As we advance into the fourth industrial revolution, knowing how to take advantage of new technology will be key.
The first industrial revolution came with the invention of the steam engine, the second was sparked by harnessing electricity and mass-market production, and the third occurred after the Second World War with the advent of the computer.
Now observers believe we are in the midst of Industry 4.0 – or the fourth industrial revolution.
Industry 4.0 consists of many major technological innovations all coming to fruition at the same time, working to integrate the virtual and physical worlds.
“The innovations of Industry 4.0 have the power to disrupt the retail landscape as we know it, driving digital change from the factory to the shop floor”
And, as this technology becomes yet more integrated into society, retailers will need to act fast in order to be ahead of the curve.
The four major categories of innovation are:
- Internet of Things (IoT): The interconnectivity of devices via the internet, allowing real-time communication to initiate physical systems, essentially creating smart retail ecosystems.
- Big data and analytics: Using IoT, all devices will collect a colossal amount of data, which retailers can use to inform and streamline all processes.
- Robotics and automation: While robots already have a place in the supply chain, Industry 4.0 could involve a complete overhaul of retail, replacing human administrative roles and freeing up staff for customer-centric work.
- Simulations, 3D printing and augmented reality (AR): Simulations and AR mean products and staff can be virtually tested and trained at a much more effective, fast and low-cost rate, while 3D printing allows for the easy creation of complex and customisable designs.
The innovations of Industry 4.0 have the power to disrupt the retail landscape as we know it, driving digital change from the factory to the shop floor.
PwC claims that businesses which adopt these innovations will, on average, reduce costs by 3.6% per annum and increase revenue by 2.9% per annum by 2021.
To take advantage, retailers need to develop a strategy by identifying which technologies are most critical and investing in them.
This will involve both new hardware and new software. While software will act as the driver for integrated systems, hardware will also need to be updated to carry out the new functions.
Disrupting the shopping experience
Industry 4.0’s biggest impact will be on people – both staff and customers.
For staff, the reduction of manual administrative jobs will encourage a higher level of customer service.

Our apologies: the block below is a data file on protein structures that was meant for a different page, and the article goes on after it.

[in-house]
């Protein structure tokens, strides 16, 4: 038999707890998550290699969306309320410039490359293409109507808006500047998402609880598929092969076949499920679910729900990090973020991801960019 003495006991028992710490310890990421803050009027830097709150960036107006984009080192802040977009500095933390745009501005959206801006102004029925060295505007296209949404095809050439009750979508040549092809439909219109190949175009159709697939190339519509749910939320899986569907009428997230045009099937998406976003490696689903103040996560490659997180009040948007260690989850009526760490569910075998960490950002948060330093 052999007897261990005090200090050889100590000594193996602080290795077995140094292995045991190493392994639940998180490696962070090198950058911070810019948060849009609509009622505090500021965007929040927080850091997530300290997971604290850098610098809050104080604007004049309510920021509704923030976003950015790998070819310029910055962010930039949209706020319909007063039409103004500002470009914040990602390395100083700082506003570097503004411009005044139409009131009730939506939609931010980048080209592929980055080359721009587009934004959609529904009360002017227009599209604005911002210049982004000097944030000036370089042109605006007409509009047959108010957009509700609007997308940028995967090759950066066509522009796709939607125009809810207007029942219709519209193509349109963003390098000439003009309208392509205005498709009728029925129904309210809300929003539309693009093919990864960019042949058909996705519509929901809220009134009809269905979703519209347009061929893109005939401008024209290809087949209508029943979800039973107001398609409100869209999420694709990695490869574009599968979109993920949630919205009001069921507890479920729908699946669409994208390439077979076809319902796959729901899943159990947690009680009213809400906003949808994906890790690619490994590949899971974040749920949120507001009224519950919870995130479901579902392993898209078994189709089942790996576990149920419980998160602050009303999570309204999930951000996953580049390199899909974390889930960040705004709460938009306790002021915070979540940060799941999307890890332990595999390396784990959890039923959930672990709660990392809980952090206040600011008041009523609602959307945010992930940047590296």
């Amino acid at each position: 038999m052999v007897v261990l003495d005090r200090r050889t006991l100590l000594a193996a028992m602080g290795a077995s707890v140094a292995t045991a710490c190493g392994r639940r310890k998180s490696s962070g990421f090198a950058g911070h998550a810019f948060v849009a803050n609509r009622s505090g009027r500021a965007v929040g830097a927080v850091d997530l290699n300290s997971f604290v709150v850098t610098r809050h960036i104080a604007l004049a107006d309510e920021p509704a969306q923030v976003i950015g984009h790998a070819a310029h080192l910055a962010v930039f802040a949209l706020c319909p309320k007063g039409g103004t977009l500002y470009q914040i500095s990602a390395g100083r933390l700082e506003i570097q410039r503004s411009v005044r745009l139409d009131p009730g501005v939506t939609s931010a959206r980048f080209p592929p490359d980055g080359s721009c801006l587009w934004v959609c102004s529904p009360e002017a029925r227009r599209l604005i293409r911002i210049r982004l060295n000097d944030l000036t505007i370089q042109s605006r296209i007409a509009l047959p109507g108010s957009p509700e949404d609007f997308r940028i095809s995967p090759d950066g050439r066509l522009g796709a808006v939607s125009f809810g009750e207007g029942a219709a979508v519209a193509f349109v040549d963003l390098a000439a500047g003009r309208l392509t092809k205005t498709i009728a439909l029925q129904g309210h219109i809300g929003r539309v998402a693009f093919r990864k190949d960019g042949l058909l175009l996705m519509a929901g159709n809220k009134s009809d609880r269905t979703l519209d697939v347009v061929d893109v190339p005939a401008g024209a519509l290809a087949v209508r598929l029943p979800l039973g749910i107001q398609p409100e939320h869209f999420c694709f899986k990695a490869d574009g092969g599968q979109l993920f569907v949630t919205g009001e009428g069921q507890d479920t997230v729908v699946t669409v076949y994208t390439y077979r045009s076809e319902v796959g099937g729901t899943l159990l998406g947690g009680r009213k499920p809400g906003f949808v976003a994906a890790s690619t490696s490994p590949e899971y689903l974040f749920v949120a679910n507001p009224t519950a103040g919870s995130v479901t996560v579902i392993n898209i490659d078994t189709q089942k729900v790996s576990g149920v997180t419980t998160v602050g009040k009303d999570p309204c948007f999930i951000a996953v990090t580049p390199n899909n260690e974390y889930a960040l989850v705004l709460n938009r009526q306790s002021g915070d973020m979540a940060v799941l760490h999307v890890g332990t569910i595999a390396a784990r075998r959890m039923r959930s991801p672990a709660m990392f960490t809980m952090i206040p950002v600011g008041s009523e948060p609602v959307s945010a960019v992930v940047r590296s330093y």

The interconnectivity of devices via IoT will ensure staff are better informed on everything from stock to customer profiles.
“Industry 4.0’s biggest impact will be on people – both staff and customers”
Retailers will also need to invest in either retraining or hiring staff with more digitally focused or data-led skillsets.
With big data as the “new electricity” acting as a driver for innovation, analytical and interpretation skills are the most crucial for mapping a retailer’s strategy for the future.
For customers, personalisation of the shopping experience will be amplified as the IoT connects their own devices to those in store, triggering individual content.
Top tips for retailers
- Act now. It won’t be long before these innovations become a basic facet of the retail ecosystem; retailers should start investing in Industry 4.0 as soon as possible to become a leader rather than a follower.
- Identify the key opportunities. Retailers should identify and prioritise the best technology for their unique retail proposition, which can better serve their customer base.
- Remember that it’s a step-by-step process. A whole company transformation isn’t going to happen overnight – start with a small change, like introducing RFID tags to track inventory, before introducing robots to stack shelves.
- Get everyone involved. Collaborate with the right technology companies and ensure all staff are trained with the new systems in mind.
- Innovation, innovation, innovation. Whether it’s actively adopting new technologies into your processes, experimenting with your own ideas or updating your teams, consistent innovation – no matter how small – is key to keeping the company on top.
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